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Walton (1902-1983) - Coronation March: Orb and Sceptre

Inasmuch as they (along with countless others) follow the traditional ABAB pattern, Walton’s two coronation marches are similar in form, but otherwise they are a world apart. Crown Imperial, written for the coronation of George VI in 1937, sounds like (and indeed is) a direct descendent of Elgar’s Pomp and Circumstance marches. However I would beg to differ with the commentator who distinguishes Orb and Sceptre, written for the coronation of Elizabeth II in 1953, purely on account of its being less “firmly diatonic” and more “richly chromatic” than its predecessor. By far the most striking feature of Orb and Sceptre is surely its sheer jazziness, both in its kinky syncopations and its “gratuitous” screeching dissonances. The dominant influence is surely the music of “The Age of Swing” that blossomed during the Second World War.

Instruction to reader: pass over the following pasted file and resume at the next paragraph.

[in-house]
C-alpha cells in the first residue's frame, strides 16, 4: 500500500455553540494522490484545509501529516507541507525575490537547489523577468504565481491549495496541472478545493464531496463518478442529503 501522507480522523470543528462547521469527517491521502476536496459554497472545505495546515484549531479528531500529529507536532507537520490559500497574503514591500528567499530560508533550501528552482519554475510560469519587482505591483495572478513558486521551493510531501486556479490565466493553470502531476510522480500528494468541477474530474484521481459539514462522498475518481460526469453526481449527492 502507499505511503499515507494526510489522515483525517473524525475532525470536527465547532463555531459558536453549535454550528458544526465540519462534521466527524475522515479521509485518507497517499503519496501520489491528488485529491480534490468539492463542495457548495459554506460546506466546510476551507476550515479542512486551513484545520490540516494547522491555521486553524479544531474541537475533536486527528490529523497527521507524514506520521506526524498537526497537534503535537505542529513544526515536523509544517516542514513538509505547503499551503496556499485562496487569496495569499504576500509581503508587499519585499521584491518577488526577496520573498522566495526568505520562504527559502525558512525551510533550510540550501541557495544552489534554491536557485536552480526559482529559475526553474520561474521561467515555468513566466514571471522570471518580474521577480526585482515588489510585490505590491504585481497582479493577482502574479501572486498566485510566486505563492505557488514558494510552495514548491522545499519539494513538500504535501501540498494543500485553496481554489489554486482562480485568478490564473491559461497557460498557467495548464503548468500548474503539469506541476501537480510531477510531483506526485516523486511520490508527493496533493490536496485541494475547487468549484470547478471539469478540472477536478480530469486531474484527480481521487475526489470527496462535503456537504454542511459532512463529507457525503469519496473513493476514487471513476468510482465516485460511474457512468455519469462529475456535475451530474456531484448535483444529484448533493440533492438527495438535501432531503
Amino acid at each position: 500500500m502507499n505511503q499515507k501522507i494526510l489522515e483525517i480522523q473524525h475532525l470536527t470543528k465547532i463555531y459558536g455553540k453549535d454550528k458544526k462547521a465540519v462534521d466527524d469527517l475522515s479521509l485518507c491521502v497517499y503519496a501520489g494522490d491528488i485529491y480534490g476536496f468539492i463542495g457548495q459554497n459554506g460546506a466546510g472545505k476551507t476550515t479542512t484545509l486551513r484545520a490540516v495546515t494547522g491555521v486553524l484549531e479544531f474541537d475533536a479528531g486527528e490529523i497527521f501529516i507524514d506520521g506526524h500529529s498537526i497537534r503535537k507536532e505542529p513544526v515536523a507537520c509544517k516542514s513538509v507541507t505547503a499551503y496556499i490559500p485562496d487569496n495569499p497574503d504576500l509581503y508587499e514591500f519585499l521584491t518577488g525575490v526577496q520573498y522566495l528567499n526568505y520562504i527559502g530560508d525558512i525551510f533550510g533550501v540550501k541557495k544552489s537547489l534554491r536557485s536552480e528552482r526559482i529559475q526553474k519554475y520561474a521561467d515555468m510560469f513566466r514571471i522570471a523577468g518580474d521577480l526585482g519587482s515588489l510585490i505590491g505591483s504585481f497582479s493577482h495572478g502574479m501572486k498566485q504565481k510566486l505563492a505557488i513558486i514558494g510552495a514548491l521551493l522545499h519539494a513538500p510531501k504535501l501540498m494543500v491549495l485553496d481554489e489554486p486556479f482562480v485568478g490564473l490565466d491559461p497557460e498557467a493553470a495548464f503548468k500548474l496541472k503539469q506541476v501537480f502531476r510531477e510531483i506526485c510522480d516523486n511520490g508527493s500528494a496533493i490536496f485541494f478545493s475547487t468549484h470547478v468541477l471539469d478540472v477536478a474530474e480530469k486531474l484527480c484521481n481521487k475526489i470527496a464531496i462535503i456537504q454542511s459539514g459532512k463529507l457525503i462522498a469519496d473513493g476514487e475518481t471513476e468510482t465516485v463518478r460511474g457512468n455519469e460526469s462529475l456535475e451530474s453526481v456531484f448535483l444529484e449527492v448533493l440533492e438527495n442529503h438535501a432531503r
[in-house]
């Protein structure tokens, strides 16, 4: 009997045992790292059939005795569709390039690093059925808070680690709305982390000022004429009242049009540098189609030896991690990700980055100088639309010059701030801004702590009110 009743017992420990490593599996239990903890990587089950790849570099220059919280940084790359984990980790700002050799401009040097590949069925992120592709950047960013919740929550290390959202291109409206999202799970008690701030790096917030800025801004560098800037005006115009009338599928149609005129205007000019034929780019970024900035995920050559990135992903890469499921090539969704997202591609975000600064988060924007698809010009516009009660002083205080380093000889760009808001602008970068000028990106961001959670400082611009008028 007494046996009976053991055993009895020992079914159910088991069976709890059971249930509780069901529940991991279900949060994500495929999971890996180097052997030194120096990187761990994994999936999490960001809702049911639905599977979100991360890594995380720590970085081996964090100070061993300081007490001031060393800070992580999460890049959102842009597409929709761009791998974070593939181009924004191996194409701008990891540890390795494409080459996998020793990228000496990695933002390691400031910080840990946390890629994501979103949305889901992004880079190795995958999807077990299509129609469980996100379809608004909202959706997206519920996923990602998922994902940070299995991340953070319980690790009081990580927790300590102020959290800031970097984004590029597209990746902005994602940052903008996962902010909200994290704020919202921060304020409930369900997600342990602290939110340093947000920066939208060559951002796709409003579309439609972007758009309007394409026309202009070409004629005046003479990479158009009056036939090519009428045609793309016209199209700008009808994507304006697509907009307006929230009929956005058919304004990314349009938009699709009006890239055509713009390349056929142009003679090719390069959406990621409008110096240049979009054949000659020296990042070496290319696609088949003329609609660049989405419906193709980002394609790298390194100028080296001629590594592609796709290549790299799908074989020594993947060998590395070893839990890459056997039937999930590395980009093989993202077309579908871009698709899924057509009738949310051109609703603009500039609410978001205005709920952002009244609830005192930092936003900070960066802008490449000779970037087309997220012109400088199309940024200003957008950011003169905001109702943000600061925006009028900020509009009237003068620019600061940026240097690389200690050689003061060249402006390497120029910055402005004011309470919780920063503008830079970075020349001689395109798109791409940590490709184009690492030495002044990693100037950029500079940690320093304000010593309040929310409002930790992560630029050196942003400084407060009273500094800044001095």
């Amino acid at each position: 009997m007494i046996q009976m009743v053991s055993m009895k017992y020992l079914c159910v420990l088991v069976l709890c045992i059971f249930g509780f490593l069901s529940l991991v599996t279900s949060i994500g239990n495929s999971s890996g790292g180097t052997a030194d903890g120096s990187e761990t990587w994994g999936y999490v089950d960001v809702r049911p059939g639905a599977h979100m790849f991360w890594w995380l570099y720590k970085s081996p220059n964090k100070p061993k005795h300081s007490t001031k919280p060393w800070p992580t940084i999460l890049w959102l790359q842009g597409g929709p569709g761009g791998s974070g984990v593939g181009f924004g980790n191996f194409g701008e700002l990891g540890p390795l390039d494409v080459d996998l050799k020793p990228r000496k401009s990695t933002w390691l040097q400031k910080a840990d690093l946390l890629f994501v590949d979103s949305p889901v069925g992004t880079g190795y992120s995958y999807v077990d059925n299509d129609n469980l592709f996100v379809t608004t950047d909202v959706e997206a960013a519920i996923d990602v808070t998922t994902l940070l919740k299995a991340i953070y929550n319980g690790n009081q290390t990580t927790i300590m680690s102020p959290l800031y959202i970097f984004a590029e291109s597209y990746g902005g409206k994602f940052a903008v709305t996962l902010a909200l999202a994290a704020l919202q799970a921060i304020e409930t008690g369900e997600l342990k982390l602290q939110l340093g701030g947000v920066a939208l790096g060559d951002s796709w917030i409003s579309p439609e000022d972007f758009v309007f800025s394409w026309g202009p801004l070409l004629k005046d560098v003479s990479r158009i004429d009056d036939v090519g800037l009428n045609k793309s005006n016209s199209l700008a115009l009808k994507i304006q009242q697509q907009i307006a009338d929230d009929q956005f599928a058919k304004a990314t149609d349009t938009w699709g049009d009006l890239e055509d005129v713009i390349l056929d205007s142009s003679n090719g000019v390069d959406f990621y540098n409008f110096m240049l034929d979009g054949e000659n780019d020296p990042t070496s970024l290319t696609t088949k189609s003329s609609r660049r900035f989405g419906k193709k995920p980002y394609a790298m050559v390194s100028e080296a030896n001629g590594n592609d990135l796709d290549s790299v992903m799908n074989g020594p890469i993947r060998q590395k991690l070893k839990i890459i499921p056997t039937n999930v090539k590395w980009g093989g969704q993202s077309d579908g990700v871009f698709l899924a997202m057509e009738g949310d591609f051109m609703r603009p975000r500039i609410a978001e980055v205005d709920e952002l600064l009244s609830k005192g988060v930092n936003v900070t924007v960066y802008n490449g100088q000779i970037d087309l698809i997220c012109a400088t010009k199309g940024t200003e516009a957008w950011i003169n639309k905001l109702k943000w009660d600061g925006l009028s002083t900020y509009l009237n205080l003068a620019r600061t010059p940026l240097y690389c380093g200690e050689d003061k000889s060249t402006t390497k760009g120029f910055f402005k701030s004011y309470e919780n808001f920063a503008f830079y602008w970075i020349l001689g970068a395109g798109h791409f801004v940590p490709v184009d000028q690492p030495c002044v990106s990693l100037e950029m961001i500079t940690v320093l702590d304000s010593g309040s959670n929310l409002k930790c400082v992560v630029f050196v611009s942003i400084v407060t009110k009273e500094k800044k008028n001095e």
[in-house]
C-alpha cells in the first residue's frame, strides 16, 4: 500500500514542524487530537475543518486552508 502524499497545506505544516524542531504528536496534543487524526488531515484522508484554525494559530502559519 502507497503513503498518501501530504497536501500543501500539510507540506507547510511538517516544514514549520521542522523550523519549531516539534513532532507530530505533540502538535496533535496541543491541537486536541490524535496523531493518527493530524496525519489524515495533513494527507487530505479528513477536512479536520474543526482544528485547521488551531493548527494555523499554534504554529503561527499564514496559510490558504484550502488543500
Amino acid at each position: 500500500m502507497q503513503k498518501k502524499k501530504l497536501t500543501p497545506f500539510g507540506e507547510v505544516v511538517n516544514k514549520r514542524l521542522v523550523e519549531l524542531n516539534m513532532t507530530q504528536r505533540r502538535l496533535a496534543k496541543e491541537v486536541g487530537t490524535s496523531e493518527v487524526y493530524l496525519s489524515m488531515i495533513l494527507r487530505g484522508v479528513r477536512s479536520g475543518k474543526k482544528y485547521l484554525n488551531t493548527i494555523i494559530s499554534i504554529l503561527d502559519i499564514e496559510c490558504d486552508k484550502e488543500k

Musically valid as such things are, I can’t help feeling that Walton must have been chancing his arm using them in music for a coronation, and I can well imagine that many conservative (small “c”) hackles rose at the first performance! Then again, if Walton was going to reflect the “spirit of the time”, which to some extent was his bounden duty, then really he had no option. Other than a fleeting and probably entirely deliberate echo of Mendelssohn’s Wedding March at the outset, the main section is “swing” all the way, particularly the rollicking trombones which are a far cry from Elgar’s equally nimble but much more square-footed beasts. Jazzy syncopations inflect even the traditionally pompous fanfares. Only the regal processional of the counter-subject seems unruffled by all this mid-century decadence - until the climax, that is. The cutting edge of the trumpets, and even more forcibly the piercing dissonances in the run-up to the Grand Reprise, surely owe something to the likes of Glen Miller and company. It sounds like a right royal knees-up to me!
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© Paul Serotsky
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